Not all of Stanley’s design, though, has worked. In an early stage, he used two long PVC cylinders to aid the buoyancy of his sub. However, at 200 feet, the cylinders imploded. "The noise was so loud, my first thought was why am I still alive and why is my sub not filling up with water," Stanley said. "The sub was fine, and the cylinders were just an aid, not necessary to bring the sub back to the surface." Stanley no longer uses the cylinders. Stanley comes by this spirit honestly.

Born in Hartford, Connecticut and from a family of Scottish, German and Austrian descent, he personally financed the parts for his sub from part-time jobs while attending Ridgewood High School in New Jersey and then Eckerd College in Florida. Despite his utter lack of training, he used books from his town library to come up with the design.

Stanley built the sub to glide up and down from the depths not using the typical design of a Navy sub. Instead, he attached wings to the sides of the sub that include baffles that alternately hold air and water to help it rise and sink. At the edge of the wings, six scuba tanks (three to each side) provide air to the baffles through stainless steel medical grade tubing. Two electrically powered propellers drive the sub, but they are recent additions (between dives 50 and 60) to the stern portion of the wings. And as I learned from Stanley during the 70th dive, the props are not necessary for the trip.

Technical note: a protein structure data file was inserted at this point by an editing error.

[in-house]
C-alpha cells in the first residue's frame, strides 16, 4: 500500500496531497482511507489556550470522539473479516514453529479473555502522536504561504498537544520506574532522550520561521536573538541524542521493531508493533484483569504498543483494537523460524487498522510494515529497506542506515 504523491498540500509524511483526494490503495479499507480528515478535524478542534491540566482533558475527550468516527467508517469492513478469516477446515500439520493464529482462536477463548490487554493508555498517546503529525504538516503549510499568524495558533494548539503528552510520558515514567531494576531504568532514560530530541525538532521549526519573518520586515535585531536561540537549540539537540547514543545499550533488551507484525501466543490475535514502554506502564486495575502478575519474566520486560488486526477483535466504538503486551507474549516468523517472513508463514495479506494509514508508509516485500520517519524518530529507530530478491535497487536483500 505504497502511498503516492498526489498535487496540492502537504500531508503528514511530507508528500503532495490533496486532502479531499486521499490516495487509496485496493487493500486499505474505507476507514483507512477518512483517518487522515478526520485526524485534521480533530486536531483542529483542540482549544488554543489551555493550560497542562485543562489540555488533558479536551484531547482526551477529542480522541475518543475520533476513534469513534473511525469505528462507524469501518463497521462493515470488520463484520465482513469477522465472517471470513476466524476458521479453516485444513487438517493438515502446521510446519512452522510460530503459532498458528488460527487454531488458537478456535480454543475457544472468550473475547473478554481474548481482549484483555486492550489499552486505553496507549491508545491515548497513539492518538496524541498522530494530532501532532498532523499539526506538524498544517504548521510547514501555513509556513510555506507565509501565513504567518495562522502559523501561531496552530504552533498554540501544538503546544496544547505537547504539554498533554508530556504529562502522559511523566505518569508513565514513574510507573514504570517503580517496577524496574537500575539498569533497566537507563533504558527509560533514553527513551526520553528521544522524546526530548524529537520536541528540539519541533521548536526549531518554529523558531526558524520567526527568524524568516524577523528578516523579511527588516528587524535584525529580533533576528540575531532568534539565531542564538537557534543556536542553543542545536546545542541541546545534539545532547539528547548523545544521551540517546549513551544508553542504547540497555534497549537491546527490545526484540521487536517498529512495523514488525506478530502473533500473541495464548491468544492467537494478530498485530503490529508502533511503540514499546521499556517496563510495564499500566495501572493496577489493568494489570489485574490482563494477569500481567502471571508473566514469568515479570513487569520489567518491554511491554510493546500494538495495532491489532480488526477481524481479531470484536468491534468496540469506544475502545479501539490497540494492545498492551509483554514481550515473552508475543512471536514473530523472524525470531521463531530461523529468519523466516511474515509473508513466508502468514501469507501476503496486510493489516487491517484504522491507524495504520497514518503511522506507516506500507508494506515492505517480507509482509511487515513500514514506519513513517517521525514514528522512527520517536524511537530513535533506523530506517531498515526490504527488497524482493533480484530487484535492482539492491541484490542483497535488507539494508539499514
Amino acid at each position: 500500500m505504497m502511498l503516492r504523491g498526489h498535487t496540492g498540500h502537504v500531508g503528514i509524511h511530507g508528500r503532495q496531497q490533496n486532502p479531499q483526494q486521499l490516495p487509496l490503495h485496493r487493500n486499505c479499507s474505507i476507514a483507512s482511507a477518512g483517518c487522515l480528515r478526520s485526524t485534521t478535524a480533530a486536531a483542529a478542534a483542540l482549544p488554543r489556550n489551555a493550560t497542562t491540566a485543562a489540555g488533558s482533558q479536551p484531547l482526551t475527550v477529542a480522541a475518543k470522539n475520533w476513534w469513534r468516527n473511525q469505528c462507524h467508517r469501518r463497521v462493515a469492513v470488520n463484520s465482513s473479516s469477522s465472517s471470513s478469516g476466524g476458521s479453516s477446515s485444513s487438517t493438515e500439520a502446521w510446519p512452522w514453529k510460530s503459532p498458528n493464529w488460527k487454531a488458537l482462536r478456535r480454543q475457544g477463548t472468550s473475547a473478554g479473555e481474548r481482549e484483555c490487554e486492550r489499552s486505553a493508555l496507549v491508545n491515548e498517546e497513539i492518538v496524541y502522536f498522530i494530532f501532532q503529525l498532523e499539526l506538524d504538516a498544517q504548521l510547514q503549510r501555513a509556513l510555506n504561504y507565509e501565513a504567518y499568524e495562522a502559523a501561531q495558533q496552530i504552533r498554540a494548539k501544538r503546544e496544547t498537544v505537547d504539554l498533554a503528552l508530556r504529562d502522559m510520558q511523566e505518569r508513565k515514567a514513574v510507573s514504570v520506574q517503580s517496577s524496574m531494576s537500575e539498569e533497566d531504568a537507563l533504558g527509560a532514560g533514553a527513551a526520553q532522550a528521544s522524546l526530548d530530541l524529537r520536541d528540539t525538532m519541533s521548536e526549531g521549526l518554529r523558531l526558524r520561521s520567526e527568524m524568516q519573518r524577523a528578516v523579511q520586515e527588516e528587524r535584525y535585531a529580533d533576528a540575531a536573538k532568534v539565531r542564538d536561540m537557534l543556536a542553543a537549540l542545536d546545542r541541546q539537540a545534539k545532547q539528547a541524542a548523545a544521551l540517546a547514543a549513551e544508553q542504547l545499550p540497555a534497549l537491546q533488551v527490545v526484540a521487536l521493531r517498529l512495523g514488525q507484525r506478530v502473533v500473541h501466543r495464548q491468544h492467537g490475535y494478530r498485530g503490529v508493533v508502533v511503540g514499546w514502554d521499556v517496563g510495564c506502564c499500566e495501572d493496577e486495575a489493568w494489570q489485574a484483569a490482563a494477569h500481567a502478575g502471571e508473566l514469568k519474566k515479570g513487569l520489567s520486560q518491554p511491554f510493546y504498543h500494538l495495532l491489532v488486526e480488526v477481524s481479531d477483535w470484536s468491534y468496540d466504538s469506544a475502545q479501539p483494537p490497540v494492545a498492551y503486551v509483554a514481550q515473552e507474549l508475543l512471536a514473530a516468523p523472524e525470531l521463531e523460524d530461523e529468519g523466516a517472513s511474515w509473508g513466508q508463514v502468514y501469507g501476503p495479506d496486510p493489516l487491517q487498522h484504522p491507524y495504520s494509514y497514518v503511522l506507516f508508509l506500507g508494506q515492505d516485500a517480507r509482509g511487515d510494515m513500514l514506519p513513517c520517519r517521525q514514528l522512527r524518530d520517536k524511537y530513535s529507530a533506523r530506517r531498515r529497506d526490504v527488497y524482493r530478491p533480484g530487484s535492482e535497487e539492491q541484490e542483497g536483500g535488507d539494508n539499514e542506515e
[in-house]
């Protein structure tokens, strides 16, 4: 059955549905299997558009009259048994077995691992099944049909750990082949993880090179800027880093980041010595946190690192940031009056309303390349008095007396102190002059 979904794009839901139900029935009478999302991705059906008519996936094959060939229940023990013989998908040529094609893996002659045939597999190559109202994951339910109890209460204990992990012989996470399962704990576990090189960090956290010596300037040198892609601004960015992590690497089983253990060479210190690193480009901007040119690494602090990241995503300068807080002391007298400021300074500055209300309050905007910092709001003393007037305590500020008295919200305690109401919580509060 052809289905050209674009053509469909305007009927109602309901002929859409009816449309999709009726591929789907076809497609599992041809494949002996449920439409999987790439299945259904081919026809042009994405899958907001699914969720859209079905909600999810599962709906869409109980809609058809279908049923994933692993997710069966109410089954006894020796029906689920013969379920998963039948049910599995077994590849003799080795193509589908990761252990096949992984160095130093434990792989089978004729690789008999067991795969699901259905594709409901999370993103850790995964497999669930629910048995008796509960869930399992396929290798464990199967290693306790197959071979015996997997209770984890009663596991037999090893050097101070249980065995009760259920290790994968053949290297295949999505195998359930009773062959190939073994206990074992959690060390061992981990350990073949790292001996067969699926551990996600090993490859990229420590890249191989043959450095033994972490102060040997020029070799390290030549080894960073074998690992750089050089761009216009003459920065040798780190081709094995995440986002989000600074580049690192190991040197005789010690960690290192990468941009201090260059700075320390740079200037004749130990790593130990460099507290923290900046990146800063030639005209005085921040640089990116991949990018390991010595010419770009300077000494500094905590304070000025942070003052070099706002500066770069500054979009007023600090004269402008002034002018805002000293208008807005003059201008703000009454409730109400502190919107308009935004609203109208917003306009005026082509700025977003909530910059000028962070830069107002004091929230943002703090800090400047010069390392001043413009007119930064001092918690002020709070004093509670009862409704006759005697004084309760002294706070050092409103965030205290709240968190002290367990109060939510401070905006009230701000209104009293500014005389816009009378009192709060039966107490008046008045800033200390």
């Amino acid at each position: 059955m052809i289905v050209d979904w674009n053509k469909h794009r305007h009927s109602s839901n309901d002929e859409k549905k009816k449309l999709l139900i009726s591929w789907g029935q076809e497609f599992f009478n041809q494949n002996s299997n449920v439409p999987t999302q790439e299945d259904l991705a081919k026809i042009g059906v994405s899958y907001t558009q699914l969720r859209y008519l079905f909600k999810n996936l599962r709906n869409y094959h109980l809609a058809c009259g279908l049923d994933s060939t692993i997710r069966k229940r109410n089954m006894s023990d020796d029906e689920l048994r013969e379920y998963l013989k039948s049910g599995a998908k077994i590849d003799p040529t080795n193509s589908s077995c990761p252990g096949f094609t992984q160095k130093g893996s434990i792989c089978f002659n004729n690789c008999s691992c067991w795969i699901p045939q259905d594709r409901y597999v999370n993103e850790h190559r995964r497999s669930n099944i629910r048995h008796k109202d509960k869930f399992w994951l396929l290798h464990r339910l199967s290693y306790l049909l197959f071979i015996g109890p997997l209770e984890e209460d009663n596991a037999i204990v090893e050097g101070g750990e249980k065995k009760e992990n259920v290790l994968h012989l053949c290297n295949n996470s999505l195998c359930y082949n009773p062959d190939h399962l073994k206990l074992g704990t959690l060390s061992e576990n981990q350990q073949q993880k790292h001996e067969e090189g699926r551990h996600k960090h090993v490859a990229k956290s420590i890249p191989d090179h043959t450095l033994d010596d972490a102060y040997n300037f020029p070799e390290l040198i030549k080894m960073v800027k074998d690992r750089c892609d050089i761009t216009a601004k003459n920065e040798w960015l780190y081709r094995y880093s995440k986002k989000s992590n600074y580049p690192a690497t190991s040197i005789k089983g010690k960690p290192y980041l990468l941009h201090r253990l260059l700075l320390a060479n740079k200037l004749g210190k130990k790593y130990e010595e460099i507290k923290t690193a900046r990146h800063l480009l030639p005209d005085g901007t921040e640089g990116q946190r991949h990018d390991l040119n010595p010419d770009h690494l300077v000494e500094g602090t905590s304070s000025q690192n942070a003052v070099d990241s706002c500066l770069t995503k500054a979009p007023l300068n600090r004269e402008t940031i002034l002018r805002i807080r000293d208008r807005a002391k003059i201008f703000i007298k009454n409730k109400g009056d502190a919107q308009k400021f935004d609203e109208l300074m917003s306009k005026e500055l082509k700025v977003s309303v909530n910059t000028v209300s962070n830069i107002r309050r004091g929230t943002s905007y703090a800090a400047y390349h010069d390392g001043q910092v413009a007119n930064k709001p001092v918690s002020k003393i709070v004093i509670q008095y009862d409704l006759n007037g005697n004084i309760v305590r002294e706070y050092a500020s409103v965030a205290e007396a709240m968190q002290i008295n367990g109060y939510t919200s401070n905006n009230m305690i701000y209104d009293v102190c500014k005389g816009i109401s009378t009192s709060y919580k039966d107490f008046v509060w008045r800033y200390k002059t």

Nonetheless, when the motor stopped working, I suddenly wished the sub contained a radio or had some other form of contact with the surface. Stanley was nonplused. "We can still descend, and if we want to go faster, we’ll just go in circles with one propeller working," he said calmly.

Stanley’s 3,000-pound steel creation arose from his own perseverance, and he endured not only skeptical looks of his classmates, but also good-natured ribbing from his family. His parents Bill, a management consultant, and Viola, an elementary school teacher, called it "the pipe in the yard." But only his mother has gone for a ride with her son. "My Dad is so claustrophobic that he won’t even look inside it," says Stanley. The small sub makes a sewer drain pipe look big.